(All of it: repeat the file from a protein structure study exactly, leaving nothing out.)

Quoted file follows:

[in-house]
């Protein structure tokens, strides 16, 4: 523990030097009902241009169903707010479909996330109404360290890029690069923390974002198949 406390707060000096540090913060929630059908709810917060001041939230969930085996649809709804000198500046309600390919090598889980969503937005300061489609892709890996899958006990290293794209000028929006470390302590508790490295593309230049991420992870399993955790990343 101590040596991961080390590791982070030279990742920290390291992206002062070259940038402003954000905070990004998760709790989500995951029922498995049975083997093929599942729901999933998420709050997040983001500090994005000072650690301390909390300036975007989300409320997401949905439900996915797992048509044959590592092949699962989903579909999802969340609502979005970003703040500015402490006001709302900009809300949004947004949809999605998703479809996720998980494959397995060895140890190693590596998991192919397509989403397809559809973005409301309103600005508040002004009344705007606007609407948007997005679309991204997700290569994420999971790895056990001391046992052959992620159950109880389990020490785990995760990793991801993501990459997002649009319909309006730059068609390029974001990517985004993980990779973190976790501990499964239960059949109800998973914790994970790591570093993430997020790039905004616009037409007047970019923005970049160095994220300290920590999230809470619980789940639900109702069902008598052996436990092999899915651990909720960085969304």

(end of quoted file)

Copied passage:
[in-house]
């Protein structure tokens, strides 16, 4: 523990030097009902241009169903707010479909996330109404360290890029690069923390974002198949 406390707060000096540090913060929630059908709810917060001041939230969930085996649809709804000198500046309600390919090598889980969503937005300061489609892709890996899958006990290293794209000028929006470390302590508790490295593309230049991420992870399993955790990343 101590040596991961080390590791982070030279990742920290390291992206002062070259940038402003954000905070990004998760709790989500995951029922498995049975083997093929599942729901999933998420709050997040983001500090994005000072650690301390909390300036975007989300409320997401949905439900996915797992048509044959590592092949699962989903579909999802969340609502979005970003703040500015402490006001709302900009809300949004947004949809999605998703479809996720998980494959397995060895140890190693590596998991192919397509989403397809559809973005409301309103600005508040002004009344705007606007609407948007997005679309991204997700290569994420999971790895056990001391046992052959992620159950109880389990020490785990995760990793991801993501990459997002649009319909309006730059068609390029974001990517985004993980990779973190976790501990499964239960059949109800998973914790994970790591570093993430997020790039905004616009037409007047970019923005970049160095994220300290920590999230809470619980789940639900109702069902008598052996436990092999899915651990909720960085969304």